Patience is key.  We want to cook, stirring and stirring, until the mixture turns a deep golden brown color.  I lost track of time after a while but it takes about 15 minutes or so to get there.  You'll see the mixture thicken and pull away from the sides of the pot.  Be careful not to burn it but do wait til it reaches dark golden in color.  If you want to be more scientific, it should reach 300 to 310 degrees (I'd play it safe and stay closer to 300) on a candy thermometer, or the "hard-crack" stage.  I thought having a candy thermometer would give me a leg up on this but to be honest, it didn't.  I kept knocking my thermometer off the pot so I just removed it after a while.  And while I tried to check the temperature when I thought the color was right, the mixture really wasn't deep enough to get a good, quick measurement.
Be very careful since everything is very hot.  Use your oven mitts and take the mixture off the heat.  Stir in a teaspoon of vanilla extract.  This deepens the color further.
Pour the hot mixture onto the parchment-lined baking sheet.  I move the sheet around a bit to evenly distribute as much as possible. 
Allow the mixture to cool for 4-5 minutes and then sprinkle on the chopped chocolate. 
I was afraid the chocolate wouldn't melt but it did.  Allow it to sit a couple of minutes and then use a spatula to spread the chocolate out evenly.
Sprinkle on the chopped nuts and use your fingers to press them into the chocolate a bit.
This is where it's helpful if you're doing this at night because now we let the toffee sit at least 6 hours so it completely sets and can be broken into pieces.  (Since the weather is so cool, it doesn't need to be refrigerated.  If you're making this in warm weather, refrigeration might be necessary but that makes gift-giving difficult if you have to worry about the chocolate melting during transport.)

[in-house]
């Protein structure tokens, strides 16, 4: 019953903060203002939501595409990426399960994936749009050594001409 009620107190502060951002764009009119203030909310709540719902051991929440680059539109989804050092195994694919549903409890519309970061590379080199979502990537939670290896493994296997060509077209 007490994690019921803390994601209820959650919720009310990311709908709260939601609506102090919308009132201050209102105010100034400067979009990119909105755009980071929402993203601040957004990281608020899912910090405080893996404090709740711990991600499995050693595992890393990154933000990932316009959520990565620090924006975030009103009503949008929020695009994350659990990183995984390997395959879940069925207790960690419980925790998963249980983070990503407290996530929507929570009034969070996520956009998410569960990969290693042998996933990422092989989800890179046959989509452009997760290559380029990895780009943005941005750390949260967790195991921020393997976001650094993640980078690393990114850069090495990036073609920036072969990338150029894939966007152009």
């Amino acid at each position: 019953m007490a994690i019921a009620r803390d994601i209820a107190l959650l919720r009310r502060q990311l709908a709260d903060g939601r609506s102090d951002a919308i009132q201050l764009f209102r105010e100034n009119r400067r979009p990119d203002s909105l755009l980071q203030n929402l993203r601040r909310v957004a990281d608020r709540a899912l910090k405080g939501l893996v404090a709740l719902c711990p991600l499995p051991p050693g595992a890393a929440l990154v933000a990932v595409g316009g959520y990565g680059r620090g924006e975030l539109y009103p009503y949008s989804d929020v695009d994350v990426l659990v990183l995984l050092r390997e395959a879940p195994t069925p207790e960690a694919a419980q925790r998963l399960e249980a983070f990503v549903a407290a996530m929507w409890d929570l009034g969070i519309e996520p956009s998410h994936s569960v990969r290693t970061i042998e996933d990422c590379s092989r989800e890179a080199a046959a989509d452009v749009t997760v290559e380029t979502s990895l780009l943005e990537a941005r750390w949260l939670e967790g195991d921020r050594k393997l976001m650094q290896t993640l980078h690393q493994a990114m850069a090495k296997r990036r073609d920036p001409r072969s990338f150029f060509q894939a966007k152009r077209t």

The next morning (you can tell it's morning given the lighting!)...here's what you find...
The toffee is set, ready for you to break into whatever size pieces you prefer.  It's delicious on its own or chop some up and serve with some ice-cream!
Let me warn you that it is very easy to munch and munch on these as you break them up. 
I highly recommend bagging some up quickly to share among friends.  This recipe makes a lot of toffee!


Recipe:

Toffee with chocolate and nuts
From The Kitchn

- Makes about 2 1/4 pounds, or a half sheet pan, of toffee -

1 pound (4 sticks) unsalted butter
2 cups granulated sugar
1/2 teaspoon salt
1 teaspoon pure vanilla extract
8 ounces semi-sweet chocolate, chopped finely
3/4 cups toasted walnuts, blanched almonds, or other nut, chopped

Butter the bottom and sides of a standard half-sheet pan (roughly 10"x15") and line it with parchment paper (bottom and sides).

In a large cast iron skillet or pan, melt butter over medium high heat.  As the butter melts, stir in the sugar and salt.  Stir constantly and rapidly with a wooden spoon.  Clean the sides of the pan occasionally using a wet pastry brush. 

As you cook, the mixture will bubble and begin to pull away from the sides of the pan.  Cook mixture (constantly stirring) until it turns a dark golden brown.  This process takes about 15 minutes or so.  Carefully (the mixture is very hot) remove pan from the heat and stir in the vanilla.

Pour mixture onto the parchment-lined baking sheet.  Move the sheet around a bit to evenly distribute the mixture.  Let sit for 4-5 minutes to cool slightly.  Sprinkle chocolate over the top.  When the chocolate looks glossy after a few minutes, spread it evenly with a spatula.  Sprinkle nuts on next, using your fingers to gently press them into the chocolate.

Allow the toffee to set by cooling completely, at least 6 hours.  In cool/cold weather, it is not necessary to refrigerate the toffee.  Once the toffee is set, break into desired pieces.